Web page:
It's the middle of summer. The time when the sun is at its most intense. And that means you need to protect your skin - no matter what color it is. Sunshine contains visible light and invislble ultraviolet light (UV). You know that visible light contains all of the colors of the rainbow, but you may not know that UV light also contains a rainbow of colors. But you can't see the colors of UV light (did you know that some animals can?). The two main "colors" of UV light are called "A" and "B" (those scientists know how to name them, don't they?). The SPF designation deals with UVB. If your sunscreen covers UVA, it is called "broad spectrum". Sounds simple...but it isn't. In fact, there are many "colors" within UVA (85 to be exact), and to earn the "broad spectrum" designation by the FDA, a product only has to block exactly 1 of the 85 colors of UVA. Most broad spectrum sunscreens only block a few of the UVA colors. And that's the problem. So what's the solution? Zinc oxide - it blocks ALL of the UVA and UVB colors. It's a complete sunscreen. And now you know one of the reasons I use zinc oxide in my DayThyme product. (For the other reasons, check out my blog on the Dr. Oz website http://www.doctoroz.com/article/your-sunscreen-might-be-poisoning-you)

How do you determine whether a product really works?

By Arthur Perry MD November 26, 2015 No comments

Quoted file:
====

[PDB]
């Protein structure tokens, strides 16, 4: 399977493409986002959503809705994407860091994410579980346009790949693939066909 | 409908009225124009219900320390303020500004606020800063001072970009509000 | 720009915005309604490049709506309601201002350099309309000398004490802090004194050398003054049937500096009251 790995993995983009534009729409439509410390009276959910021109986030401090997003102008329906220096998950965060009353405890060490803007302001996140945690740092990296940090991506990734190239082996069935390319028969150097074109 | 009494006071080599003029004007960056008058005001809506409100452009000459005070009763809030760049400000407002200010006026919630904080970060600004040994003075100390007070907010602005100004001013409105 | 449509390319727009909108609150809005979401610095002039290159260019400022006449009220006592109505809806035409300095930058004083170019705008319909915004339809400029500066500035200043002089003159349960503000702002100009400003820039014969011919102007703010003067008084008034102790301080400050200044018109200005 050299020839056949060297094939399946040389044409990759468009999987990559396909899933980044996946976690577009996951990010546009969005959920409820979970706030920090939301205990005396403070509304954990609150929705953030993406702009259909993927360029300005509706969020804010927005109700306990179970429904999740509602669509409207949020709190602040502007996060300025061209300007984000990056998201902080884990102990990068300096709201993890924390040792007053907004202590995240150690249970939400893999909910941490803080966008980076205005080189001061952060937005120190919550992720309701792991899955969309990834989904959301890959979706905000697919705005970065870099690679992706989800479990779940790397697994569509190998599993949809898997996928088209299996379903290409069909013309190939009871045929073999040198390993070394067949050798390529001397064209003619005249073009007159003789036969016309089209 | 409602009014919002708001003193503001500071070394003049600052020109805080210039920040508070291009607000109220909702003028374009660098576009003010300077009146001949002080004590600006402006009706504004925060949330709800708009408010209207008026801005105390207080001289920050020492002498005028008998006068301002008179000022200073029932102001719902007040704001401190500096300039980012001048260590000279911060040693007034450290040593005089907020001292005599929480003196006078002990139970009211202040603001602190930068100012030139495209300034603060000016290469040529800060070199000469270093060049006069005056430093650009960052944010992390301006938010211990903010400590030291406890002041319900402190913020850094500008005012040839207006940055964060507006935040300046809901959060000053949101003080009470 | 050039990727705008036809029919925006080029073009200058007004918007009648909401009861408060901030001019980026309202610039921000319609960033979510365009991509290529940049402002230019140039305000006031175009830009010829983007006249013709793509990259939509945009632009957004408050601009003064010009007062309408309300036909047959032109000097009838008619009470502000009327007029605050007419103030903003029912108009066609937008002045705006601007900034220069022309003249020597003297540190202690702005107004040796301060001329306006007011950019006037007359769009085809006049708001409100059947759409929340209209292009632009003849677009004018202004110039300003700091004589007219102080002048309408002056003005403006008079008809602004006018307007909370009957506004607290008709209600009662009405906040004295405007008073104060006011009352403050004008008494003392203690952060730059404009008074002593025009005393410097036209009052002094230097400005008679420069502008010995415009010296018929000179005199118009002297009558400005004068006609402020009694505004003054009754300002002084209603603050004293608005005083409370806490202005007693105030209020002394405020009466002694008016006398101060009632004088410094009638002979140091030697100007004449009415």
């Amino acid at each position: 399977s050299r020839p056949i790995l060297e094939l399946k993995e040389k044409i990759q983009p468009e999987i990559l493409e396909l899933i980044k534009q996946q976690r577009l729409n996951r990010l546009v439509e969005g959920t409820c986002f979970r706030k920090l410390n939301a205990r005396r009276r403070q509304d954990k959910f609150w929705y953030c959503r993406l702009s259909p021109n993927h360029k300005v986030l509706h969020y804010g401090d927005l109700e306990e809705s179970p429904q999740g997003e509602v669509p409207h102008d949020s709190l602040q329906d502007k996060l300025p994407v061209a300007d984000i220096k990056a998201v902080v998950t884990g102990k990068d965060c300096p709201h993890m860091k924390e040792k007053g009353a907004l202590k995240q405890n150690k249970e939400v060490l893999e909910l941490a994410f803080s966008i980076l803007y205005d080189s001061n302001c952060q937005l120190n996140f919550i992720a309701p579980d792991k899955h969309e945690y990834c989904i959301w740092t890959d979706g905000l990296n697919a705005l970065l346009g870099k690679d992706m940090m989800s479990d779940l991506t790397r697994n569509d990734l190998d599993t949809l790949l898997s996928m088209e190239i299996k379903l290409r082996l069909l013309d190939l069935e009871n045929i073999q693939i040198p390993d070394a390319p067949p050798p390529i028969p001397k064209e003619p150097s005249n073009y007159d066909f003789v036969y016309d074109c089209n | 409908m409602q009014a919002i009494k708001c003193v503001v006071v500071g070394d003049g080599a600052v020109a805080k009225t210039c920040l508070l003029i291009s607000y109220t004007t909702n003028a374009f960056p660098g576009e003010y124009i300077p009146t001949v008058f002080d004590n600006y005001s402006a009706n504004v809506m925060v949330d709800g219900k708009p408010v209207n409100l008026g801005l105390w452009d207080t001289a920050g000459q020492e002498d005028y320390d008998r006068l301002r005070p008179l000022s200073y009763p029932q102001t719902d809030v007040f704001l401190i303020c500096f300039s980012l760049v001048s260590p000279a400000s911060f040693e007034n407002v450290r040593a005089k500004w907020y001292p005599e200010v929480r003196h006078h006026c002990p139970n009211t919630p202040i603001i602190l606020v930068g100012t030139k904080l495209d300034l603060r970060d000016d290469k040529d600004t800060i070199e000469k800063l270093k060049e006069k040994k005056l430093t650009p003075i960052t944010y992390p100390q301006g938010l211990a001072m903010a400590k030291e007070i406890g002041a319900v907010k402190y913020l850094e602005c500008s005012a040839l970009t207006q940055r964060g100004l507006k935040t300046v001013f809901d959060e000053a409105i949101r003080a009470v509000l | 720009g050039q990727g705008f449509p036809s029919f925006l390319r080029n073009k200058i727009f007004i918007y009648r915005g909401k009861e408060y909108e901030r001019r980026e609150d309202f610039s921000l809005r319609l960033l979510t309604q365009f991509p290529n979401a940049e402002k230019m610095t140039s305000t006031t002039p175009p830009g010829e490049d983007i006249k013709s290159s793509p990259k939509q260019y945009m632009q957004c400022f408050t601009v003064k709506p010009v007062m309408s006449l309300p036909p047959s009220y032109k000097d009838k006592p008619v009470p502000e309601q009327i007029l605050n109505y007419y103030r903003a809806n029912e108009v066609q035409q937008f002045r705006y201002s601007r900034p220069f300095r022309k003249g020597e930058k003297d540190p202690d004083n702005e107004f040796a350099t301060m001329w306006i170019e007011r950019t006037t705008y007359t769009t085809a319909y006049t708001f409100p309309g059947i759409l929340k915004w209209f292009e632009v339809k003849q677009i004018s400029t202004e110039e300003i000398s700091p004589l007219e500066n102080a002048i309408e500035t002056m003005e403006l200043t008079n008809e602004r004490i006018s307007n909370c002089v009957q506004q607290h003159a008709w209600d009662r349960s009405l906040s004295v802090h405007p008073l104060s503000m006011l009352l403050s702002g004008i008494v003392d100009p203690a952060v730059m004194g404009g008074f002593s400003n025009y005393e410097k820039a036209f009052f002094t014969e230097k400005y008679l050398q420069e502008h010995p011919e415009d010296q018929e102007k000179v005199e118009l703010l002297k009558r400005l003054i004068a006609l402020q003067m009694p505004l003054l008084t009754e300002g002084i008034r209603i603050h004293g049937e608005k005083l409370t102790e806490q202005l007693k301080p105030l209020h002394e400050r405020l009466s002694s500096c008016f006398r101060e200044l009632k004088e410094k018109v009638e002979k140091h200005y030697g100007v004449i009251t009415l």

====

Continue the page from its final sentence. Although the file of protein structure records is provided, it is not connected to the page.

There are tens of thousands of skin care products in the USA. So many make absolutely ridiculous claims and so many contain ingredients that can't possibly work. But how can you, the consumer, determine whether a product or ingredient is useful...or useless. It's actually nearly impossible, unless you have degrees in both chemistry and medicine. I've spent years looking at ingredients and I do believe that some work...they do what they say they do. But the vast majority of products don't work. They either contain ingredients that are too big to penetrate the skin, or they don't have enough of an active ingredient, or they have ingredients that are destroyed by sunlight....the list goes on. I spend hours reading labels of products. Sometimes I snicker and then I wonder if the clerk thinks there's something wrong with me. When I design my products, I only use ingredients with proven effectiveness. I use enough of the ingredient to make a difference, and I use the types that are biologically active. That's why my slogan is..."with my products, you don't have to read the labels...I do it for you." Have a great Thanksgiving!